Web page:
What is Sage?

Sage is a potent and versatile herb sought after through history for both it’s pungent flavour and it’s medicinal properties. It’s a great choice for hearty, savoury meals to keep you warm through the winter months.


Dried Sage Leaves


What does Sage taste like?

Sage has a strong pine like aroma and taste with earthy herbal notes which penetrate through. It can be reminiscent of undergrowth and wet leaves with musky undertones.

What is Sage used for?

The distinctive herbal taste of sage makes it an excellent flavouring for hearty and filling dishes like winter stews and roast meats. Its pungent flavour helps to cut through the rich and fatty ingredients. Sage is the characteristic flavouring of some of Britain's favourite foods such as the Lincolnshire sausage. Sage and onion stuffing is the go to accompaniment to the classic British Sunday roast dinner, where the powerful sage can play off of the multitude of delicious flavours. Sage pairs well with other herbs like basil, bay, chives and oregano as well as with spices such as paprika, and pepper.

Sage recipes

Here are a few delicious recipes using sage:

Names and Origin

Sage is a short perennial, evergreen shrub growing up to 2 feet in height, it’s recognizable due to its soft oval leaves which have a layer of white woolly hairs. These hairs, known as trichomes, give the leaves a distinctive velvety appearance and texture.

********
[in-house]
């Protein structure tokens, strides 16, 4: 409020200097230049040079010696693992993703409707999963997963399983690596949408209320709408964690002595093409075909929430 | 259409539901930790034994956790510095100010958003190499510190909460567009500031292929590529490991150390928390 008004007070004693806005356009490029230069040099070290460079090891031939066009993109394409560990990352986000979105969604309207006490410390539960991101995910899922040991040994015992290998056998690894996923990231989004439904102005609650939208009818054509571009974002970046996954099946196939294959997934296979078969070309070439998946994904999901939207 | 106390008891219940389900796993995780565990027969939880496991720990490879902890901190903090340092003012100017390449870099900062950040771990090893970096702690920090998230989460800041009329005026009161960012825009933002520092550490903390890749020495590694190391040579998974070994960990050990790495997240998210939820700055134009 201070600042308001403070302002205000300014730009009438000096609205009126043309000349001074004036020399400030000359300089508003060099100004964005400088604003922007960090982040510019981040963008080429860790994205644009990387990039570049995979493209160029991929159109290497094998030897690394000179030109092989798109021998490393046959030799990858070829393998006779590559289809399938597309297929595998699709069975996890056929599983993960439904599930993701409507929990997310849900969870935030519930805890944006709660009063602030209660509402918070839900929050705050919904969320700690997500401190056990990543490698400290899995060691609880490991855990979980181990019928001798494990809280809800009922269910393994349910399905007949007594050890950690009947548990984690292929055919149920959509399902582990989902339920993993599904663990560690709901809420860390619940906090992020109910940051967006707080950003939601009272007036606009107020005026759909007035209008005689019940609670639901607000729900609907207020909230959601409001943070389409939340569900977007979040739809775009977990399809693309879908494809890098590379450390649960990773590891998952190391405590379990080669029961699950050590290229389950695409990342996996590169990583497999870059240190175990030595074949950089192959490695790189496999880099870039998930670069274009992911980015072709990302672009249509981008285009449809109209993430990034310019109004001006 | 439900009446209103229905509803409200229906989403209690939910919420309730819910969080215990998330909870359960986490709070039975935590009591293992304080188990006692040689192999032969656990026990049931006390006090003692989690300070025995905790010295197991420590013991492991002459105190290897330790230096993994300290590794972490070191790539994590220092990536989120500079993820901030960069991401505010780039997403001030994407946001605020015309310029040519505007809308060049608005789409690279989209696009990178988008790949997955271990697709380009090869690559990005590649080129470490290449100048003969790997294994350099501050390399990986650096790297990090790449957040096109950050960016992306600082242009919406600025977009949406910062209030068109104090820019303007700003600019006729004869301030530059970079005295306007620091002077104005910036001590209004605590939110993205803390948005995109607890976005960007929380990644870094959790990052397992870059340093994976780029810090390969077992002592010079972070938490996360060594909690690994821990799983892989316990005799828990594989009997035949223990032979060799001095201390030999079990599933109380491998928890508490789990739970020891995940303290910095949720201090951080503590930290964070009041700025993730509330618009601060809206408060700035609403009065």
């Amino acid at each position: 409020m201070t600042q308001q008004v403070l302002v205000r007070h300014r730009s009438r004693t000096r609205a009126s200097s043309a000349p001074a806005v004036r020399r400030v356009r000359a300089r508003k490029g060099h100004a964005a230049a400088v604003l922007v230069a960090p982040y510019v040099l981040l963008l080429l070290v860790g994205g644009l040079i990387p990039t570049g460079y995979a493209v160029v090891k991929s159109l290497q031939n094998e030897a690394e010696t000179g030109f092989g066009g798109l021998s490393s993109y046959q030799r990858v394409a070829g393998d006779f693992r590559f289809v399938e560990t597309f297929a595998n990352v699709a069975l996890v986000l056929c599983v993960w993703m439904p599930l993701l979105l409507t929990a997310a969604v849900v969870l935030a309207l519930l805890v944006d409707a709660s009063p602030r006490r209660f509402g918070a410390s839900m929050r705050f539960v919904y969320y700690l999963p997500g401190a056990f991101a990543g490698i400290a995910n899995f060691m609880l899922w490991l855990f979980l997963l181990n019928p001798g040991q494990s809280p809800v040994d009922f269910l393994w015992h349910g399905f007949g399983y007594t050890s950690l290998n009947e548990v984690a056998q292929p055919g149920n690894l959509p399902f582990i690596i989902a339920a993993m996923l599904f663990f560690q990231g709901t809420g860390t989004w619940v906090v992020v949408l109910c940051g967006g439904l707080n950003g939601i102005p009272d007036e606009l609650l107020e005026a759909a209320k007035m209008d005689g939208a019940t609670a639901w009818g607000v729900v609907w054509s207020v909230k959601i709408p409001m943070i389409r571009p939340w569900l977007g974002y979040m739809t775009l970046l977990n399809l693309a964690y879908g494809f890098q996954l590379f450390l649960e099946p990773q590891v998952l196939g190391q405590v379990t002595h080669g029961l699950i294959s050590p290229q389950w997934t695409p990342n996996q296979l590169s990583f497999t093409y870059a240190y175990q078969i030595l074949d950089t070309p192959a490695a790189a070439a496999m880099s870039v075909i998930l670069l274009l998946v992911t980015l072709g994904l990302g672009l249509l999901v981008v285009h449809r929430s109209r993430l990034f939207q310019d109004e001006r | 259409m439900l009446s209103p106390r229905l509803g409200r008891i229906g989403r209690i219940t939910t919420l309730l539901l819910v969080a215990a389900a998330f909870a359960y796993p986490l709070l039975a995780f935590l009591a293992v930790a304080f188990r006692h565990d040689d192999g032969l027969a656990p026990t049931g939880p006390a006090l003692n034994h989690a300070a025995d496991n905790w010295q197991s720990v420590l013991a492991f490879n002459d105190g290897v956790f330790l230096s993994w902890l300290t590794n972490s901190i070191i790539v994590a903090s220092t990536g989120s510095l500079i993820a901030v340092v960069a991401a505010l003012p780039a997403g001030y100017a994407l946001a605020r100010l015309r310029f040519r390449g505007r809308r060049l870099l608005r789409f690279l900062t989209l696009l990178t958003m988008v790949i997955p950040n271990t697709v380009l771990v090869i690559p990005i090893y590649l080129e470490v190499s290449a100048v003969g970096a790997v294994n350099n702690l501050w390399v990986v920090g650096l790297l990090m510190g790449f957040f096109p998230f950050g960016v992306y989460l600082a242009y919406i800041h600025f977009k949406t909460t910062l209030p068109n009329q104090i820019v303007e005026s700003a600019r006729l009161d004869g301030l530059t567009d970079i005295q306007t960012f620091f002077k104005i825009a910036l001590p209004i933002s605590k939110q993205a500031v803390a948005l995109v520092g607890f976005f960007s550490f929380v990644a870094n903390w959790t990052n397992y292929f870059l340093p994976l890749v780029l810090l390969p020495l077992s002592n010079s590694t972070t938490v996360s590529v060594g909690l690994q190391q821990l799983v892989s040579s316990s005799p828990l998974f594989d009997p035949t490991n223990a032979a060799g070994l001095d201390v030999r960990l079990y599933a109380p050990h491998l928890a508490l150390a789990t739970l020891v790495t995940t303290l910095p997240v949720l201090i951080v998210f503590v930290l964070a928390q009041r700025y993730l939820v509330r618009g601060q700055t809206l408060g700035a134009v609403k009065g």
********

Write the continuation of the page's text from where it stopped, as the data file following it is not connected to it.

Sage leaves on plant

The word Sage originates from the Latin word salvus, meaning safety or healing, which is likely due to the many medicinal and spiritual properties attributed to the plant in Ancient times. It’s binomial name is Salvia officinalis, the officina was the traditional storeroom in a monastery reserve for medicinal ingredients. It’s use as both a medicinal and culinary herb go back thousands of years. It was considered a holy herb by the Romans and became a common component of their religious rituals and worship. Prior to our understanding of germ theory, when bad smells were believed to be the source of ailments, sage was among the herbs burned to drive away evil odours and spirits. 

Sage is believed to have originated in the Mediterranean region near what is now Turkey. It’s use as a medicine and as an ingredient in food made it popular across Europe and by the middle ages it was widely grown across the continent. Today the largest producers of sage are Turkey and Albania respectively.

The powerful flavour and warming sensation of sage has made it a staple flavorant in winter stews, becoming so essential in British cooking that it is even referenced in traditional ballads like “Scarborough fair”, alongside the other important herbs rosemary, thyme and parsley.

Health benefits

The spiritual and medicinal history of sage can still be seen today, with some people using the essential oils or whole plant extracts as a treatment for minor ailments. The burning of sage to purify a space is still common practice in many new age spiritual communities as well as in the indigenous populations which originated the techniques.

Sage prepared for ceremonial use

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